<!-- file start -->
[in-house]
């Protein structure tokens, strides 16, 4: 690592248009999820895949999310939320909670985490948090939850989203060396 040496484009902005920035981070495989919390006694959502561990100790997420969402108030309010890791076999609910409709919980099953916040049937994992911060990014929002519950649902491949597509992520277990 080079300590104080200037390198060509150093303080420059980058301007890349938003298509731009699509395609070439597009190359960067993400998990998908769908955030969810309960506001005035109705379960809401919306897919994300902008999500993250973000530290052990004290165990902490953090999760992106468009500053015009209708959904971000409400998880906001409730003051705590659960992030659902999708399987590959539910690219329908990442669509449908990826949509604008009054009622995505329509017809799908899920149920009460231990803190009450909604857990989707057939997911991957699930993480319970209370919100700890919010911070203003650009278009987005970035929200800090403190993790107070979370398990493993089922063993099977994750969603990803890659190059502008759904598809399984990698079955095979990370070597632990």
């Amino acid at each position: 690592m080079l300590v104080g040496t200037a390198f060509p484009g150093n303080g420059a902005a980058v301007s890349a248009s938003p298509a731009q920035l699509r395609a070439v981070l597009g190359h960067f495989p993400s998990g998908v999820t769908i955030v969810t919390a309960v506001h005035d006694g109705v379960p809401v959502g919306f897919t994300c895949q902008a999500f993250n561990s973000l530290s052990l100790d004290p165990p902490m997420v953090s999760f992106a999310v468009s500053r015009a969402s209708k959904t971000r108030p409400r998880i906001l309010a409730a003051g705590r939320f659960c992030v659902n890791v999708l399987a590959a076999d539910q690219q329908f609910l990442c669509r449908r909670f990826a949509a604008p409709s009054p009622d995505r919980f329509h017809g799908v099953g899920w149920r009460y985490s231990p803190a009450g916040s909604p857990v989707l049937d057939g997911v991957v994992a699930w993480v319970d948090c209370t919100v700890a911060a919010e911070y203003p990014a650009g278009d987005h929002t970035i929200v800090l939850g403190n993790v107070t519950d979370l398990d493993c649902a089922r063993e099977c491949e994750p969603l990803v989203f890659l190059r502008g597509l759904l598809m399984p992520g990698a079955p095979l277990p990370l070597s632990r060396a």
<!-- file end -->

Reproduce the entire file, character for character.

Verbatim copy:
[in-house]
């Protein structure tokens, strides 16, 4: 690592248009999820895949999310939320909670985490948090939850989203060396 040496484009902005920035981070495989919390006694959502561990100790997420969402108030309010890791076999609910409709919980099953916040049937994992911060990014929002519950649902491949597509992520277990 080079300590104080200037390198060509150093303080420059980058301007890349938003298509731009699509395609070439597009190359960067993400998990998908769908955030969810309960506001005035109705379960809401919306897919994300902008999500993250973000530290052990004290165990902490953090999760992106468009500053015009209708959904971000409400998880906001409730003051705590659960992030659902999708399987590959539910690219329908990442669509449908990826949509604008009054009622995505329509017809799908899920149920009460231990803190009450909604857990989707057939997911991957699930993480319970209370919100700890919010911070203003650009278009987005970035929200800090403190993790107070979370398990493993089922063993099977994750969603990803890659190059502008759904598809399984990698079955095979990370070597632990």
């Amino acid at each position: 690592m080079l300590v104080g040496t200037a390198f060509p484009g150093n303080g420059a902005a980058v301007s890349a248009s938003p298509a731009q920035l699509r395609a070439v981070l597009g190359h960067f495989p993400s998990g998908v999820t769908i955030v969810t919390a309960v506001h005035d006694g109705v379960p809401v959502g919306f897919t994300c895949q902008a999500f993250n561990s973000l530290s052990l100790d004290p165990p902490m997420v953090s999760f992106a999310v468009s500053r015009a969402s209708k959904t971000r108030p409400r998880i906001l309010a409730a003051g705590r939320f659960c992030v659902n890791v999708l399987a590959a076999d539910q690219q329908f609910l990442c669509r449908r909670f990826a949509a604008p409709s009054p009622d995505r919980f329509h017809g799908v099953g899920w149920r009460y985490s231990p803190a009450g916040s909604p857990v989707l049937d057939g997911v991957v994992a699930w993480v319970d948090c209370t919100v700890a911060a919010e911070y203003p990014a650009g278009d987005h929002t970035i929200v800090l939850g403190n993790v107070t519950d979370l398990d493993c649902a089922r063993e099977c491949e994750p969603l990803v989203f890659l190059r502008g597509l759904l598809m399984p992520g990698a079955p095979l277990p990370l070597s632990r060396a």